Home offices are growing in popularity because more people are working at home. We're using electronics more for entertainment but increased Internet access also means more people are working at home.
Statistics say that “Even before the coronavirus outbreak forced businesses across the world to adopt a remote work policy, there were over 5 million U.S. employees working from home at least half the time. Now, telecommuting is more popular than ever—whether people were prepared for it or not.”
There are more entrepreneurs and 69%s of them start their businesses at home. Most business owners (59%) continue running their businesses from home three years later. That means it's worth the time to set up a home office that fits your work style. It's also important to separate your work area from family activities that might impact you while working. This is particularly challenging for mothers with young children, who are running businesses at home.
Home Offices – What's the Best Location?
The first and often the biggest challenge is where to set up a home office. It's easy if you've got an extra bedroom but that isn't always possible. Walk through your home and identify areas that get very little use. Most homes have dining rooms which only get used a few times each year but we're all afraid to repurpose the space because it might make it difficult to sell the house?
You also need to give serious thought to who might visit your home office, e.g. clients or prospective customers might mean you need your office to be near the front door. Alternatively in my home, the handyman office in the basement with an outside door worked well. The other major consideration is storage. If you've got lots of inventory you may need to be close to the basement, garage or wherever you'll be storing things.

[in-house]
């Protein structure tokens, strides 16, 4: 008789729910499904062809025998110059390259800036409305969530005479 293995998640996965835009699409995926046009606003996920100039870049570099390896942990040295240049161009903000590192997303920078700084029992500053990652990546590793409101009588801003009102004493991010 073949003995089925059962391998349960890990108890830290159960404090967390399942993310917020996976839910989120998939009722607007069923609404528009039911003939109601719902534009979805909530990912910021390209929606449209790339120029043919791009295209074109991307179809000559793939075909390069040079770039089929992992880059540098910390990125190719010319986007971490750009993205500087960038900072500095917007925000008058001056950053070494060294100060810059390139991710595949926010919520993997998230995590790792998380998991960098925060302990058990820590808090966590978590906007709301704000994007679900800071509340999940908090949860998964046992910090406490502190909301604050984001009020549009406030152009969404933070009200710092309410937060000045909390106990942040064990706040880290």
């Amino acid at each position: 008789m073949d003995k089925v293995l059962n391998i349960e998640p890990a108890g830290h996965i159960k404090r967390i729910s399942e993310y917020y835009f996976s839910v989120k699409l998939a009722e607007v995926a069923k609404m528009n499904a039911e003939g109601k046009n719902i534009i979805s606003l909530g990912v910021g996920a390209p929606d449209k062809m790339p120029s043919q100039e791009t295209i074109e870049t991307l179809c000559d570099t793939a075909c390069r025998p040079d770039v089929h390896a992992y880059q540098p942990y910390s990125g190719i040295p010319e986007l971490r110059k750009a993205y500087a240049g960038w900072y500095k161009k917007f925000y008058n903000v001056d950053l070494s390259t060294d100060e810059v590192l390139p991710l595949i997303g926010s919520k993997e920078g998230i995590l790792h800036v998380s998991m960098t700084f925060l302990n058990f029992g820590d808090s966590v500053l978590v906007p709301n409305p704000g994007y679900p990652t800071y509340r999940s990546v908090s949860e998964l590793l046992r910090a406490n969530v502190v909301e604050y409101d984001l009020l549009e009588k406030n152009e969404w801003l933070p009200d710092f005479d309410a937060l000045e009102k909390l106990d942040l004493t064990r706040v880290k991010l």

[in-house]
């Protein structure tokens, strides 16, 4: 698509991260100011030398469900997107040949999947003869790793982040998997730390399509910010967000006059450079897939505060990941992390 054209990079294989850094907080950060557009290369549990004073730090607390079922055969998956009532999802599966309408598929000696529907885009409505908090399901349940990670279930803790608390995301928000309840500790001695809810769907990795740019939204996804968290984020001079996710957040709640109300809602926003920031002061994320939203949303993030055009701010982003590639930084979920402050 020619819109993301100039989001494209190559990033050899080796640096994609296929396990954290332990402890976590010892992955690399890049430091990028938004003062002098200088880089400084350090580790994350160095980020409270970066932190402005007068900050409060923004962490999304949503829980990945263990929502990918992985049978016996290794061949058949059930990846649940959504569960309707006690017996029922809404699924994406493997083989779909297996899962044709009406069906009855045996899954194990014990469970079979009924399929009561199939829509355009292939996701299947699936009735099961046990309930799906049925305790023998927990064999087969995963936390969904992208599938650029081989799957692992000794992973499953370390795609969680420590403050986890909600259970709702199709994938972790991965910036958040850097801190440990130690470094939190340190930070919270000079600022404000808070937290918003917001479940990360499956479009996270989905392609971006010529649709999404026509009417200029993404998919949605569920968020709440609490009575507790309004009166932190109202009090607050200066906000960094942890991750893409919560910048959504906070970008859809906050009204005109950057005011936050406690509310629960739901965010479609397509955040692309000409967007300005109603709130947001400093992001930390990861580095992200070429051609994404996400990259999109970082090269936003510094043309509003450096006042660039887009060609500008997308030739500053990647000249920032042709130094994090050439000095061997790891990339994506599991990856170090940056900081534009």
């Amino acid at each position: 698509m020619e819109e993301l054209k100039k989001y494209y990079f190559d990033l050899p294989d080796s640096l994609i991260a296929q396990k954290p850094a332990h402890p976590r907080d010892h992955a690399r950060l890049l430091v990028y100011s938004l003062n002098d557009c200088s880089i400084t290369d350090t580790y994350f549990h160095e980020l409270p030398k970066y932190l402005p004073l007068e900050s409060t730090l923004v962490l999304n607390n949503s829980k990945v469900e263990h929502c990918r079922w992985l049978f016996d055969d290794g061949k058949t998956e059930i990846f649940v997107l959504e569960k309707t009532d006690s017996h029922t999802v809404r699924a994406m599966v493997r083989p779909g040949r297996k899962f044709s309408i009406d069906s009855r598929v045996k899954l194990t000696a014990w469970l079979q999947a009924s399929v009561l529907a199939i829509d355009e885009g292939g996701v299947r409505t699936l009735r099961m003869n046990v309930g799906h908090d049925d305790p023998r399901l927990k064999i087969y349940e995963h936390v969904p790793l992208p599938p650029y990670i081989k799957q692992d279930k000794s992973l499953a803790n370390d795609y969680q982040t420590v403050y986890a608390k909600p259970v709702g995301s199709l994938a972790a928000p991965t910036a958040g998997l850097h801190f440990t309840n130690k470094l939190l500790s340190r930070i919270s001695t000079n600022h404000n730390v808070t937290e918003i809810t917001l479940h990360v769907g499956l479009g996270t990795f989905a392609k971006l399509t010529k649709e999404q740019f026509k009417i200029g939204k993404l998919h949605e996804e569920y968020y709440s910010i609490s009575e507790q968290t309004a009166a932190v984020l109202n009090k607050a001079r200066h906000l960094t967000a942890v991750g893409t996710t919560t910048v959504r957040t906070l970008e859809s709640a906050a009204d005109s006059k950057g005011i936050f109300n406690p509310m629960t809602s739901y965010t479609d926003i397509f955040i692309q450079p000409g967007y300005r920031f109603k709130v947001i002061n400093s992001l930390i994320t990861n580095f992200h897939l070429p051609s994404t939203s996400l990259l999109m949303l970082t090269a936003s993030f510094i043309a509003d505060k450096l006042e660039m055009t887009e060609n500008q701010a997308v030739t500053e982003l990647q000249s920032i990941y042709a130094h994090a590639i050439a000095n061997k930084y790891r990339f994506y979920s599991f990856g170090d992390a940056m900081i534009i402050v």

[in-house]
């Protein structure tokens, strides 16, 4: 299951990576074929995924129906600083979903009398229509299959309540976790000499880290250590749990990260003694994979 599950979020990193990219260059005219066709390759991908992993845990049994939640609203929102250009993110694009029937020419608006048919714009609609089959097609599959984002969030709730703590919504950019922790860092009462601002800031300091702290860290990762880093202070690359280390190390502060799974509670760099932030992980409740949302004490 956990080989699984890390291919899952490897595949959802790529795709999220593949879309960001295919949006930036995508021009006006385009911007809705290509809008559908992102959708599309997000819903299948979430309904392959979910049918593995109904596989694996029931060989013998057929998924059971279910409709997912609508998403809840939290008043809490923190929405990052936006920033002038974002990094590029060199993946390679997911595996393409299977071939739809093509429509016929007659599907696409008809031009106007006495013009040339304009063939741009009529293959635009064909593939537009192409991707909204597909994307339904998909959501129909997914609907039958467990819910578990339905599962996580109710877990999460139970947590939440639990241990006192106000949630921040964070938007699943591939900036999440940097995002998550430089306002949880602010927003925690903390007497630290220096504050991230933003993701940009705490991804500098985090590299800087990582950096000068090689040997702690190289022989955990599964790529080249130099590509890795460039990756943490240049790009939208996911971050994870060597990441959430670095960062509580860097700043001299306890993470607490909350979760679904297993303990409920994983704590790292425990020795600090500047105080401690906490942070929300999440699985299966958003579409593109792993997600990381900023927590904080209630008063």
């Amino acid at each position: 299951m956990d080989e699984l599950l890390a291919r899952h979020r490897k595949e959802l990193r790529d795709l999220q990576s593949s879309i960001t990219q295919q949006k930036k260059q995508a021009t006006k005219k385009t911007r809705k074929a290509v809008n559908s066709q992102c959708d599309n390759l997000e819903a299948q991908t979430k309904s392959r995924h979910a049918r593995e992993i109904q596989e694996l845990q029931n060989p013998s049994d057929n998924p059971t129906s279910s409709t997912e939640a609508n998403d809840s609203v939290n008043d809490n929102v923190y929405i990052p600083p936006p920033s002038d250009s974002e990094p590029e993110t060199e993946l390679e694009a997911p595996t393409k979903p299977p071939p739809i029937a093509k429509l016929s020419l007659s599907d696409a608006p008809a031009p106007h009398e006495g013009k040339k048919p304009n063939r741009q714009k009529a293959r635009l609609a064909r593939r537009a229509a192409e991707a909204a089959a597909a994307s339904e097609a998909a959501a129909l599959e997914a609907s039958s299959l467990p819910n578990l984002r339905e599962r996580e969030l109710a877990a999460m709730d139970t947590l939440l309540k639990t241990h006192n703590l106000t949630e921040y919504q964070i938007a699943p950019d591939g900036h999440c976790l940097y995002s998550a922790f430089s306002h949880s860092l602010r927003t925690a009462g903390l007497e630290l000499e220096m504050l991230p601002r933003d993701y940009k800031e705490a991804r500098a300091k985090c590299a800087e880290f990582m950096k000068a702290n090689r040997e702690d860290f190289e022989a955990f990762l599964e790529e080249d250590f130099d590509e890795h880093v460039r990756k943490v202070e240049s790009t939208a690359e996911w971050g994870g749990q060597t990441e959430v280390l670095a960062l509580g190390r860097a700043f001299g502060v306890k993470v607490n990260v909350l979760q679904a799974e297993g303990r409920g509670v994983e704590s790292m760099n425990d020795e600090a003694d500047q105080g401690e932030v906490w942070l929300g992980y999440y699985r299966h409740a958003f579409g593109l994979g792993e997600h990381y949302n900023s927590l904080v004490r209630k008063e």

Creative Locations for Home Offices
Here are some of the creative ideas I found online for home offices:
- Create a corner office in a room you don't use much, e.g. if you each most meals in the kitchen, use the dining room.
- Consider rearranging a bedroom to create a corner office, and use a room divider to separate the space.
- Look at your larger rooms and see if there's a wall with room for a desk, file cabinets and bookshelves.
- Use a closet for your office, which makes it easy to leave work by closing the door.
- Use space under stairs, even if that means opening up and finishing the space that otherwise isn't being used.
- Maybe your mudroom isn't getting much use and with a door, it would give you the privacy you need.
Priorities for Your Home Office
To evaluate your different home office options, make a list of your top three to five requirements for working at home. These requirements will vary by the type of work you do and how many hours a week you expect to work.
- How much desk top space do you need?
- How much storage (bookshelves, file cabinets, etc) do you need?
- How much lighting is available, both natural and artificial lighting?
- How important is sound control, e.g. for conference calls?
- Do you need a door to signal to family members that you're working?
- How important is a view for those working eight/more hours a day?
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